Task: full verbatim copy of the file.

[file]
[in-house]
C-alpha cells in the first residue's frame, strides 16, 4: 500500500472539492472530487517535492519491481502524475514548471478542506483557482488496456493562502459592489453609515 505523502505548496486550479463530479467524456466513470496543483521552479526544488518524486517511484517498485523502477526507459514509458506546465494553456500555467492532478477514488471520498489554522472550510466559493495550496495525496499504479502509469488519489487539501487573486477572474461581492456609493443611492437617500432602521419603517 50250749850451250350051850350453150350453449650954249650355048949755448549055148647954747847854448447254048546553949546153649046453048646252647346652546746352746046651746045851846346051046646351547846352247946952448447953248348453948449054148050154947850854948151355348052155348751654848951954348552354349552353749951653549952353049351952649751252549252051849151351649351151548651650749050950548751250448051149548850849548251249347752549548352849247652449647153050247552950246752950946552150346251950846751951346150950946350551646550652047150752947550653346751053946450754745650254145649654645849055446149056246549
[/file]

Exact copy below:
[in-house]
C-alpha cells in the first residue's frame, strides 16, 4: 500500500472539492472530487517535492519491481502524475514548471478542506483557482488496456493562502459592489453609515 505523502505548496486550479463530479467524456466513470496543483521552479526544488518524486517511484517498485523502477526507459514509458506546465494553456500555467492532478477514488471520498489554522472550510466559493495550496495525496499504479502509469488519489487539501487573486477572474461581492456609493443611492437617500432602521419603517 50250749850451250350051850350453150350453449650954249650355048949755448549055148647954747847854448447254048546553949546153649046453048646252647346652546746352746046651746045851846346051046646351547846352247946952448447953248348453948449054148050154947850854948151355348052155348751654848951954348552354349552353749951653549952353049351952649751252549252051849151351649351151548651650749050950548751250448051149548850849548251249347752549548352849247652449647153050247552950246752950946552150346251950846751951346150950946350551646550652047150752947550653346751053946450754745650254145649654645849055446149056246549